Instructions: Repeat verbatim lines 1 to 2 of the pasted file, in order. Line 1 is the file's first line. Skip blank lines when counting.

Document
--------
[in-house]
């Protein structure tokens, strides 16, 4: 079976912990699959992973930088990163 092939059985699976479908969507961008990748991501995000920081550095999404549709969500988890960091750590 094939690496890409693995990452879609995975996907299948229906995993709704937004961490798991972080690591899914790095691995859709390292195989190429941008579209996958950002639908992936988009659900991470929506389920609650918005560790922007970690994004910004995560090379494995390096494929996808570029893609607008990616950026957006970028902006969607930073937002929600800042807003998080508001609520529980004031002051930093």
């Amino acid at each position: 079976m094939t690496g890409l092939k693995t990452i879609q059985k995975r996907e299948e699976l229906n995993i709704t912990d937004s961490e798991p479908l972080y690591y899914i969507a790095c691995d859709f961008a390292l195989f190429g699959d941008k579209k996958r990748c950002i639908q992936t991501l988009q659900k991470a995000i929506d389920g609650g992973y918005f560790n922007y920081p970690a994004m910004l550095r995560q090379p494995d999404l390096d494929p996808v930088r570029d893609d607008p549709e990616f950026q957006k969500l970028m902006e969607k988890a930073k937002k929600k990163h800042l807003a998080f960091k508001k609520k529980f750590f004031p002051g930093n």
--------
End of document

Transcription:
[in-house]
């Protein structure tokens, strides 16, 4: 079976912990699959992973930088990163 092939059985699976479908969507961008990748991501995000920081550095999404549709969500988890960091750590 094939690496890409693995990452879609995975996907299948229906995993709704937004961490798991972080690591899914790095691995859709390292195989190429941008579209996958950002639908992936988009659900991470929506389920609650918005560790922007970690994004910004995560090379494995390096494929996808570029893609607008990616950026957006970028902006969607930073937002929600800042807003998080508001609520529980004031002051930093």